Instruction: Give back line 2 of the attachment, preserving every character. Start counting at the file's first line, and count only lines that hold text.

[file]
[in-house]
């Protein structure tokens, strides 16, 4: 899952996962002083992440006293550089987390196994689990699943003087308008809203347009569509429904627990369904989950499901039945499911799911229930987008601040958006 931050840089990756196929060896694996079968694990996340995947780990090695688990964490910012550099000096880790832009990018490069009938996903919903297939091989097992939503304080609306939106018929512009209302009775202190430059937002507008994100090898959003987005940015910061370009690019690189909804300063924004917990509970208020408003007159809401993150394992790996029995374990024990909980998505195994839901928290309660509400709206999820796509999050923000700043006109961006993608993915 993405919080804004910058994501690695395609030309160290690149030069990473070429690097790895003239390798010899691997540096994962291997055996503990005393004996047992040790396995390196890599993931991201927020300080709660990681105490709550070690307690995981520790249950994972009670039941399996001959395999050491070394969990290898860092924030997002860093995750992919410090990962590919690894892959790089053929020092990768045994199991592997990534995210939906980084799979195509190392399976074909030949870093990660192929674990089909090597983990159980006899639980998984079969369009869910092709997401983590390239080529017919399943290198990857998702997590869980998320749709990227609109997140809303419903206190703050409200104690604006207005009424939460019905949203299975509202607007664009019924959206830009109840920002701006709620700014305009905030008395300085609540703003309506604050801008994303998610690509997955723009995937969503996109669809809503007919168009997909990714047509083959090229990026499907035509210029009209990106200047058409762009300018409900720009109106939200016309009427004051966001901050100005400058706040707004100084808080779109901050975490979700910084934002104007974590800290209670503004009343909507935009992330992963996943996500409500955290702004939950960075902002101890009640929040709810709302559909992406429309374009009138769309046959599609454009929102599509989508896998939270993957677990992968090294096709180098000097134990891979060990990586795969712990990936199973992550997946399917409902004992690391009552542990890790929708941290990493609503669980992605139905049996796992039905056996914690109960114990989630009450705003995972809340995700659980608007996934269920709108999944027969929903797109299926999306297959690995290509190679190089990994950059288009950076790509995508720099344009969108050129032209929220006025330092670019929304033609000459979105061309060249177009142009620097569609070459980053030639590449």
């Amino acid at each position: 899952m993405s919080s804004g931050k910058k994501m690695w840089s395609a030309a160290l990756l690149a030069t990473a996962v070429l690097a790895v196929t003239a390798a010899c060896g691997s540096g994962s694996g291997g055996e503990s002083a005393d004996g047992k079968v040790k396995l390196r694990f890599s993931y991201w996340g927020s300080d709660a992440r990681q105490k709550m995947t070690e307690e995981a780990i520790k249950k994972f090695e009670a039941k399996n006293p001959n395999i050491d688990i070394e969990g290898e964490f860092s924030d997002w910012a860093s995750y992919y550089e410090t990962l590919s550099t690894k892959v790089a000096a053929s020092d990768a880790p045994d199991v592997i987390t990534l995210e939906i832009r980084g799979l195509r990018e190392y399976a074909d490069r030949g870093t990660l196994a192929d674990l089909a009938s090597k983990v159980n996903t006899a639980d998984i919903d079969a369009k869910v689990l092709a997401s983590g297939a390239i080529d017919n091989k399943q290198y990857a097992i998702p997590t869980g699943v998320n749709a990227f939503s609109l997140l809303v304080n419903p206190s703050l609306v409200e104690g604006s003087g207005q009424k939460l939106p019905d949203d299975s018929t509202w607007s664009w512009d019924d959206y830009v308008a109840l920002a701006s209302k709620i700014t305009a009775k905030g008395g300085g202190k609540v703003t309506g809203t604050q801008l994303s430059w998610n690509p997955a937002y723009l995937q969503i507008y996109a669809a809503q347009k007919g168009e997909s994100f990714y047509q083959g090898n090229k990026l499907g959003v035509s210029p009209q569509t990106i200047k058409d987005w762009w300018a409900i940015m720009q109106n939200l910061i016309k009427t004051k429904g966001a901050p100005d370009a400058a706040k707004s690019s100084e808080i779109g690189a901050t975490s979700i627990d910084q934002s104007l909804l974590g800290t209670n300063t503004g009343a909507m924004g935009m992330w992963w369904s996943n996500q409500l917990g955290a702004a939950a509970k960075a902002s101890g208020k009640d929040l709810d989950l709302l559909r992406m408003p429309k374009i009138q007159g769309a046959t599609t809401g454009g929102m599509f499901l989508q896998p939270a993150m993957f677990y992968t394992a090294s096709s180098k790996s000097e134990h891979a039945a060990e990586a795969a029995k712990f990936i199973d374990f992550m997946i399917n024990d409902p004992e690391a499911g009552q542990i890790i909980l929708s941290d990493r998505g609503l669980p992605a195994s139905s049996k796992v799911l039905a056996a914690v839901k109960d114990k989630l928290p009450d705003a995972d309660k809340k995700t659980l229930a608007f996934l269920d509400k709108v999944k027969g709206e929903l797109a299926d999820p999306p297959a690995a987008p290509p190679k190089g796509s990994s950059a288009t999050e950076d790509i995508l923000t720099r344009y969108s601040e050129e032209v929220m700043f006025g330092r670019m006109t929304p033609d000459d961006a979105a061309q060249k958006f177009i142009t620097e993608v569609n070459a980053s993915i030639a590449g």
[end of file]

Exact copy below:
């Protein structure tokens, strides 16, 4: 899952996962002083992440006293550089987390196994689990699943003087308008809203347009569509429904627990369904989950499901039945499911799911229930987008601040958006 931050840089990756196929060896694996079968694990996340995947780990090695688990964490910012550099000096880790832009990018490069009938996903919903297939091989097992939503304080609306939106018929512009209302009775202190430059937002507008994100090898959003987005940015910061370009690019690189909804300063924004917990509970208020408003007159809401993150394992790996029995374990024990909980998505195994839901928290309660509400709206999820796509999050923000700043006109961006993608993915 993405919080804004910058994501690695395609030309160290690149030069990473070429690097790895003239390798010899691997540096994962291997055996503990005393004996047992040790396995390196890599993931991201927020300080709660990681105490709550070690307690995981520790249950994972009670039941399996001959395999050491070394969990290898860092924030997002860093995750992919410090990962590919690894892959790089053929020092990768045994199991592997990534995210939906980084799979195509190392399976074909030949870093990660192929674990089909090597983990159980006899639980998984079969369009869910092709997401983590390239080529017919399943290198990857998702997590869980998320749709990227609109997140809303419903206190703050409200104690604006207005009424939460019905949203299975509202607007664009019924959206830009109840920002701006709620700014305009905030008395300085609540703003309506604050801008994303998610690509997955723009995937969503996109669809809503007919168009997909990714047509083959090229990026499907035509210029009209990106200047058409762009300018409900720009109106939200016309009427004051966001901050100005400058706040707004100084808080779109901050975490979700910084934002104007974590800290209670503004009343909507935009992330992963996943996500409500955290702004939950960075902002101890009640929040709810709302559909992406429309374009009138769309046959599609454009929102599509989508896998939270993957677990992968090294096709180098000097134990891979060990990586795969712990990936199973992550997946399917409902004992690391009552542990890790929708941290990493609503669980992605139905049996796992039905056996914690109960114990989630009450705003995972809340995700659980608007996934269920709108999944027969929903797109299926999306297959690995290509190679190089990994950059288009950076790509995508720099344009969108050129032209929220006025330092670019929304033609000459979105061309060249177009142009620097569609070459980053030639590449």